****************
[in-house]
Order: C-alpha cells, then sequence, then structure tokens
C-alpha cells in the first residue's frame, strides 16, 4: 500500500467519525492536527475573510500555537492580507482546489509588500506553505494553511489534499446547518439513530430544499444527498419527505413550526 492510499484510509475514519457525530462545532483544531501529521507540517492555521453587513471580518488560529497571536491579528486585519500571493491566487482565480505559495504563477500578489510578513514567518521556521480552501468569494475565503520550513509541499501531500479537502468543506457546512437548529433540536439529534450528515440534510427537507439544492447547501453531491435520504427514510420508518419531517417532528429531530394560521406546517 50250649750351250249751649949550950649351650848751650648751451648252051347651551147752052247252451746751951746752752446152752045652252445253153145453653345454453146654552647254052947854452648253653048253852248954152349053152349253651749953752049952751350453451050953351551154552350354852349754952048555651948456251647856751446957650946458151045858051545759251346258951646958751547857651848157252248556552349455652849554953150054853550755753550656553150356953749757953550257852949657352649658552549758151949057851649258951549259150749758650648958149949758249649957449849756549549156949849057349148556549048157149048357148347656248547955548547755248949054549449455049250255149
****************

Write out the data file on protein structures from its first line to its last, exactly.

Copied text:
[in-house]
Order: C-alpha cells, then sequence, then structure tokens
C-alpha cells in the first residue's frame, strides 16, 4: 500500500467519525492536527475573510500555537492580507482546489509588500506553505494553511489534499446547518439513530430544499444527498419527505413550526 492510499484510509475514519457525530462545532483544531501529521507540517492555521453587513471580518488560529497571536491579528486585519500571493491566487482565480505559495504563477500578489510578513514567518521556521480552501468569494475565503520550513509541499501531500479537502468543506457546512437548529433540536439529534450528515440534510427537507439544492447547501453531491435520504427514510420508518419531517417532528429531530394560521406546517 50250649750351250249751649949550950649351650848751650648751451648252051347651551147752052247252451746751951746752752446152752045652252445253153145453653345454453146654552647254052947854452648253653048253852248954152349053152349253651749953752049952751350453451050953351551154552350354852349754952048555651948456251647856751446957650946458151045858051545759251346258951646958751547857651848157252248556552349455652849554953150054853550755753550656553150356953749757953550257852949657352649658552549758151949057851649258951549259150749758650648958149949758249649957449849756549549156949849057349148556549048157149048357148347656248547955548547755248949054549449455049250255149